Hello, modern embroidery newbies! Embroidery is such a wonderful craft and Satin Stitch is just one of those stitches that is used on a wide array of embroidery projects. It creates such a gorgeous effect.
Since starting the Maker’s Academy, I have taught thousands of women how to embroider, so you’ve come to the right place to learn satin stitch!
But first- what is Satin Stitch?
Satin Stitch is a beautiful series of straight stitches, that are used to completely cover an area of the background fabric. It’s called ‘satin’ stitch because it has a lovely smooth look – like satin. You might also hear of this stitch being referred to as flat stitch or damask stitch.
It’s quite a simple stitch really, as you just go back and forth over the fabric, laying each strand right next to the one that’s beside it. But it definitely takes a certain skill to lay those stitches flush with each other. Practice certainly helps!
Enough talking, let’s learn how to satin stitch!
First up, you need to decide on the angle you’d like your threads to sit on. You might also find it helpful to draw directional lines inside your pattern, to help keep you on track.
For this, I draw a series of lines that sit on the angle where I want my stitches to lay.
Now bring the needle up through the back of the fabric on one edge of your shape.
Stitch down through the fabric on the other side of your shape, so that the stitch lies in the direction you want.
Repeat this process again, and always come up on the same side of the shape and go back down on the opposite side. Eventually, this area will be filled in, with the threads lying parallel to each other. Just be careful not to pull these threads too tight as you go along, or your fabric might pucker.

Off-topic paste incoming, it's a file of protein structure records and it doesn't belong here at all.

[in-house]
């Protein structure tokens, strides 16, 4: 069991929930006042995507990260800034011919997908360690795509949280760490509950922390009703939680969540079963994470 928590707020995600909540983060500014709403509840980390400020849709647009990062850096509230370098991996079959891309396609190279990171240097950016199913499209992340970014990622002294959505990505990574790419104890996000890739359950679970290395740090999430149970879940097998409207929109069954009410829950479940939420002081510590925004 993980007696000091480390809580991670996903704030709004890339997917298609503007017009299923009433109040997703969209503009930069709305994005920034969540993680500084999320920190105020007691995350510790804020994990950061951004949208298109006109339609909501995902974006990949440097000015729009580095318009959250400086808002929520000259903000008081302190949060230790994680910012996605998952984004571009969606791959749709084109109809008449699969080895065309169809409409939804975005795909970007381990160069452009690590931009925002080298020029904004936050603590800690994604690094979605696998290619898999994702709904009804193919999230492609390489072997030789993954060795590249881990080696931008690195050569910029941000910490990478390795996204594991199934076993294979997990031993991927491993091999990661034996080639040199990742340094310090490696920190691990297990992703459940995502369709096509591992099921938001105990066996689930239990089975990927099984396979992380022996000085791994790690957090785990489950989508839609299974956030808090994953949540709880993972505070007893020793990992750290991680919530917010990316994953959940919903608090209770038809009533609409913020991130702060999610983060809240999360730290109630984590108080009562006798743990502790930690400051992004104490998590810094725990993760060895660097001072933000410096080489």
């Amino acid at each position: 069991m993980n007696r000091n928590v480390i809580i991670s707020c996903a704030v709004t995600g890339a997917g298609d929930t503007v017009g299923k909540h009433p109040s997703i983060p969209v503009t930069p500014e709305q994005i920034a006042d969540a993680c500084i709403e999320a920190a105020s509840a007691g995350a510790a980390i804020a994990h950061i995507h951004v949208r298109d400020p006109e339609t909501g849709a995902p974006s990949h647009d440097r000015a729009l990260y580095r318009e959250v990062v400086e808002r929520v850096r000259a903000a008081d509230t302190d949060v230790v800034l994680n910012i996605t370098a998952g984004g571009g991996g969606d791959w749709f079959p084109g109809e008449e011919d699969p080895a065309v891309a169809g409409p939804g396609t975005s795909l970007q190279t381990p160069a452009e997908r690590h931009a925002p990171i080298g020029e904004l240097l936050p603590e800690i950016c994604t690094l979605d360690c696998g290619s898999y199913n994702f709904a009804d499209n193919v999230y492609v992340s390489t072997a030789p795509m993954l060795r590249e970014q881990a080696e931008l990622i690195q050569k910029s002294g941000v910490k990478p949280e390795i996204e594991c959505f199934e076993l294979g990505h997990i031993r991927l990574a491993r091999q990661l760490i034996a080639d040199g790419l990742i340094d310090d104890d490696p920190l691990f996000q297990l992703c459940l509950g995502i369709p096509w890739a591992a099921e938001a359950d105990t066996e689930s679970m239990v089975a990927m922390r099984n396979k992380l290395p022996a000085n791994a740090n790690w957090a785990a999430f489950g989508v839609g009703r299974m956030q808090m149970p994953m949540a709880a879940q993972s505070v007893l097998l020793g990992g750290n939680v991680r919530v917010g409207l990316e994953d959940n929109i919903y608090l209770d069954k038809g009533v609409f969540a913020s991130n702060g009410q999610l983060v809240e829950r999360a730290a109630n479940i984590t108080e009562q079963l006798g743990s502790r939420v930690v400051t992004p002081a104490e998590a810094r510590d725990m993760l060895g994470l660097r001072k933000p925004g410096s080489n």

TIP: The trick is to be consistent with where you land your needle in terms of the outline of your shape. For example, you may always aim to go just past the line. Or you might choose to always go right on the line. Either way, if you’re consistent you’ll end up with a tidier edge.
In terms of the order you fill the shape in, there is no rule. You might want to stitch some directional stitches first, then fill in the gaps one at a time. Or you can simply start at one side of the shape and continue to the other side. But when you do satin stitch on the diagonal, I’d suggest starting in the middle (the angle just seems to work better that way).
Here are some more tips on Satin stitch:
This may look like a lot, but trust me, it will all become clear as you start practicing this stitch.
Satin stitch can be scooped or stabbed, just do whichever feels best!
How many strands of floss to use?
To create a really smooth and tidy look, I would use fewer strands of floss (e.g. 2 or 3 strands). However, using fewer strands does take a bit longer than if you were using thicker thread.
On the other hand, using 4, 5, or 6 strands of floss can be a quicker way to whip over a shape. This does create a more chunky and rustic look as the threads can get a bit crowded, but in my opinion, this can look really great too!
See the image below, for an example of how this petal looks, worked with different amounts of floss.
Satin stitch is traditionally used to fill in smaller shapes, for example, no more than 3cm long. This is because the threads can get a bit wobbly over longer areas. But this is modern embroidery and we often use satin stitch on longer areas and it still looks great!
When you do a stitch that looks like it’s out of whack (and don’t worry this happens to us all!) then pull it out and redo it if you are going for a tidier finish. I have tried to ‘fix’ or cover wonky stitches with more stitches, and it definitely gets a bit messy.